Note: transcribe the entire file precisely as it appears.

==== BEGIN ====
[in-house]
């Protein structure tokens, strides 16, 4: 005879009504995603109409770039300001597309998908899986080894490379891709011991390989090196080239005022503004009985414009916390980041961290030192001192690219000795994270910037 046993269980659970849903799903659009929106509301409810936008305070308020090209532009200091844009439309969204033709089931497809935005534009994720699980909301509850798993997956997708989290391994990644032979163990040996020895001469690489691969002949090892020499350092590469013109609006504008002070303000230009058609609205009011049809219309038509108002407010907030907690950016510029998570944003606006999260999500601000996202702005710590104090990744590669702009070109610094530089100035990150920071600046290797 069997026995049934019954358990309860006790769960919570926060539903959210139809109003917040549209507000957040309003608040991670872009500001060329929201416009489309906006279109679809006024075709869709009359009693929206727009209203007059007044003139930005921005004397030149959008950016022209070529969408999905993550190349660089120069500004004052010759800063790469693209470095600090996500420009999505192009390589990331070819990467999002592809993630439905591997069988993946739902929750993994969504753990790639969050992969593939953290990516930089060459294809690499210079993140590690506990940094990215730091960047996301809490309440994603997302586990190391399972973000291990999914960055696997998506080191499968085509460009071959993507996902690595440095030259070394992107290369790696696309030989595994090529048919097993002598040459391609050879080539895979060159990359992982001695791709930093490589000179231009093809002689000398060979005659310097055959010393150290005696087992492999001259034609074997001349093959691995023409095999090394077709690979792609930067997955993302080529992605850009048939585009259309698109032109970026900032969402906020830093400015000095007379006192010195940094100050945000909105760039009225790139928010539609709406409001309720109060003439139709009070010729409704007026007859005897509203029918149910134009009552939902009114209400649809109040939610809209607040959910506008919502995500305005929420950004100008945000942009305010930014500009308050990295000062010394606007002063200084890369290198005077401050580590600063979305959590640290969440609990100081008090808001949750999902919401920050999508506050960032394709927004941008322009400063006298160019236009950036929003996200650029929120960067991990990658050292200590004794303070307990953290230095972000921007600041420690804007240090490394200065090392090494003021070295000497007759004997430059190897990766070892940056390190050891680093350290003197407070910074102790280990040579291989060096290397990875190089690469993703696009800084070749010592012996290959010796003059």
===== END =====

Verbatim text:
[in-house]
């Protein structure tokens, strides 16, 4: 005879009504995603109409770039300001597309998908899986080894490379891709011991390989090196080239005022503004009985414009916390980041961290030192001192690219000795994270910037 046993269980659970849903799903659009929106509301409810936008305070308020090209532009200091844009439309969204033709089931497809935005534009994720699980909301509850798993997956997708989290391994990644032979163990040996020895001469690489691969002949090892020499350092590469013109609006504008002070303000230009058609609205009011049809219309038509108002407010907030907690950016510029998570944003606006999260999500601000996202702005710590104090990744590669702009070109610094530089100035990150920071600046290797 069997026995049934019954358990309860006790769960919570926060539903959210139809109003917040549209507000957040309003608040991670872009500001060329929201416009489309906006279109679809006024075709869709009359009693929206727009209203007059007044003139930005921005004397030149959008950016022209070529969408999905993550190349660089120069500004004052010759800063790469693209470095600090996500420009999505192009390589990331070819990467999002592809993630439905591997069988993946739902929750993994969504753990790639969050992969593939953290990516930089060459294809690499210079993140590690506990940094990215730091960047996301809490309440994603997302586990190391399972973000291990999914960055696997998506080191499968085509460009071959993507996902690595440095030259070394992107290369790696696309030989595994090529048919097993002598040459391609050879080539895979060159990359992982001695791709930093490589000179231009093809002689000398060979005659310097055959010393150290005696087992492999001259034609074997001349093959691995023409095999090394077709690979792609930067997955993302080529992605850009048939585009259309698109032109970026900032969402906020830093400015000095007379006192010195940094100050945000909105760039009225790139928010539609709406409001309720109060003439139709009070010729409704007026007859005897509203029918149910134009009552939902009114209400649809109040939610809209607040959910506008919502995500305005929420950004100008945000942009305010930014500009308050990295000062010394606007002063200084890369290198005077401050580590600063979305959590640290969440609990100081008090808001949750999902919401920050999508506050960032394709927004941008322009400063006298160019236009950036929003996200650029929120960067991990990658050292200590004794303070307990953290230095972000921007600041420690804007240090490394200065090392090494003021070295000497007759004997430059190897990766070892940056390190050891680093350290003197407070910074102790280990040579291989060096290397990875190089690469993703696009800084070749010592012996290959010796003059």